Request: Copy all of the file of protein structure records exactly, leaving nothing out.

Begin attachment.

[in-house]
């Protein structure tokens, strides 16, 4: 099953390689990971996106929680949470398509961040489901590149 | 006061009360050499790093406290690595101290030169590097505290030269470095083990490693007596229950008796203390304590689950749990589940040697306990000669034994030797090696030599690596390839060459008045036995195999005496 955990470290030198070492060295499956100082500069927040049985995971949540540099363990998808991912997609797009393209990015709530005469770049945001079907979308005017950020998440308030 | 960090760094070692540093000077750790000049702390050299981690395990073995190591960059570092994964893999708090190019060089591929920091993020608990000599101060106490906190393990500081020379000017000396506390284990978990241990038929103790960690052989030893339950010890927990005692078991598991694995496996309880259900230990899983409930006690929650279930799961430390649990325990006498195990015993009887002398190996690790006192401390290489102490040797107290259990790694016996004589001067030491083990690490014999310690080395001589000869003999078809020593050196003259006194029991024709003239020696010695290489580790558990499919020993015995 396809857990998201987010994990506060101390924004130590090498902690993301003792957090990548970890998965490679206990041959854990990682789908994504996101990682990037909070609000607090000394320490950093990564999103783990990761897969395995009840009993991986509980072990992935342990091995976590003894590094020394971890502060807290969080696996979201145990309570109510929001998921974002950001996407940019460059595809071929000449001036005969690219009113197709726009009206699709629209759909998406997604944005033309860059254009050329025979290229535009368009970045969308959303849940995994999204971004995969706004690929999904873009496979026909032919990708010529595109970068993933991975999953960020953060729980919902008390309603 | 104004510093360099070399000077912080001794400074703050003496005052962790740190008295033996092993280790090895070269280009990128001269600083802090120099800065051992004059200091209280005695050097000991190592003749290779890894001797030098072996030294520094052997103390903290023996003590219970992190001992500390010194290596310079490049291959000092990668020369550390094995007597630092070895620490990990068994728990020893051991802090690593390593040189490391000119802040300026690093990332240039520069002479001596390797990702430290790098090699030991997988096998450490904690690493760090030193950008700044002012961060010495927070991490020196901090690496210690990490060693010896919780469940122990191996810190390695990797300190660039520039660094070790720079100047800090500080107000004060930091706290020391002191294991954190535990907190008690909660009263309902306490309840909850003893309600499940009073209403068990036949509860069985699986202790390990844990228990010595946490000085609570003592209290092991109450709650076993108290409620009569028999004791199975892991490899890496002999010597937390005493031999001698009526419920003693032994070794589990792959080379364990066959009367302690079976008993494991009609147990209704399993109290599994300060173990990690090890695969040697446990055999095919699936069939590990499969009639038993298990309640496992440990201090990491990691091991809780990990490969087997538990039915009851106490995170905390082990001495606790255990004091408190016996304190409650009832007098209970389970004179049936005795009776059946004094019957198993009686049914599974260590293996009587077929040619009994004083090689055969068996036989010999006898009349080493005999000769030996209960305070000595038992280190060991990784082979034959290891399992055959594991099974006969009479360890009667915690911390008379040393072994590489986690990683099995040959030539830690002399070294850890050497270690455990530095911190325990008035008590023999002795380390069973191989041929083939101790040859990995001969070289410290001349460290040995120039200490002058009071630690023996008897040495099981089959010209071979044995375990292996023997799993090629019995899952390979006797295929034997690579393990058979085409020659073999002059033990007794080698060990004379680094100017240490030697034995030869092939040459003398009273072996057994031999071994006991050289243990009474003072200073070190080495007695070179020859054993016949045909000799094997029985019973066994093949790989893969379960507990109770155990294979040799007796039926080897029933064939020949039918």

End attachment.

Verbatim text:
[in-house]
């Protein structure tokens, strides 16, 4: 099953390689990971996106929680949470398509961040489901590149 | 006061009360050499790093406290690595101290030169590097505290030269470095083990490693007596229950008796203390304590689950749990589940040697306990000669034994030797090696030599690596390839060459008045036995195999005496 955990470290030198070492060295499956100082500069927040049985995971949540540099363990998808991912997609797009393209990015709530005469770049945001079907979308005017950020998440308030 | 960090760094070692540093000077750790000049702390050299981690395990073995190591960059570092994964893999708090190019060089591929920091993020608990000599101060106490906190393990500081020379000017000396506390284990978990241990038929103790960690052989030893339950010890927990005692078991598991694995496996309880259900230990899983409930006690929650279930799961430390649990325990006498195990015993009887002398190996690790006192401390290489102490040797107290259990790694016996004589001067030491083990690490014999310690080395001589000869003999078809020593050196003259006194029991024709003239020696010695290489580790558990499919020993015995 396809857990998201987010994990506060101390924004130590090498902690993301003792957090990548970890998965490679206990041959854990990682789908994504996101990682990037909070609000607090000394320490950093990564999103783990990761897969395995009840009993991986509980072990992935342990091995976590003894590094020394971890502060807290969080696996979201145990309570109510929001998921974002950001996407940019460059595809071929000449001036005969690219009113197709726009009206699709629209759909998406997604944005033309860059254009050329025979290229535009368009970045969308959303849940995994999204971004995969706004690929999904873009496979026909032919990708010529595109970068993933991975999953960020953060729980919902008390309603 | 104004510093360099070399000077912080001794400074703050003496005052962790740190008295033996092993280790090895070269280009990128001269600083802090120099800065051992004059200091209280005695050097000991190592003749290779890894001797030098072996030294520094052997103390903290023996003590219970992190001992500390010194290596310079490049291959000092990668020369550390094995007597630092070895620490990990068994728990020893051991802090690593390593040189490391000119802040300026690093990332240039520069002479001596390797990702430290790098090699030991997988096998450490904690690493760090030193950008700044002012961060010495927070991490020196901090690496210690990490060693010896919780469940122990191996810190390695990797300190660039520039660094070790720079100047800090500080107000004060930091706290020391002191294991954190535990907190008690909660009263309902306490309840909850003893309600499940009073209403068990036949509860069985699986202790390990844990228990010595946490000085609570003592209290092991109450709650076993108290409620009569028999004791199975892991490899890496002999010597937390005493031999001698009526419920003693032994070794589990792959080379364990066959009367302690079976008993494991009609147990209704399993109290599994300060173990990690090890695969040697446990055999095919699936069939590990499969009639038993298990309640496992440990201090990491990691091991809780990990490969087997538990039915009851106490995170905390082990001495606790255990004091408190016996304190409650009832007098209970389970004179049936005795009776059946004094019957198993009686049914599974260590293996009587077929040619009994004083090689055969068996036989010999006898009349080493005999000769030996209960305070000595038992280190060991990784082979034959290891399992055959594991099974006969009479360890009667915690911390008379040393072994590489986690990683099995040959030539830690002399070294850890050497270690455990530095911190325990008035008590023999002795380390069973191989041929083939101790040859990995001969070289410290001349460290040995120039200490002058009071630690023996008897040495099981089959010209071979044995375990292996023997799993090629019995899952390979006797295929034997690579393990058979085409020659073999002059033990007794080698060990004379680094100017240490030697034995030869092939040459003398009273072996057994031999071994006991050289243990009474003072200073070190080495007695070179020859054993016949045909000799094997029985019973066994093949790989893969379960507990109770155990294979040799007796039926080897029933064939020949039918």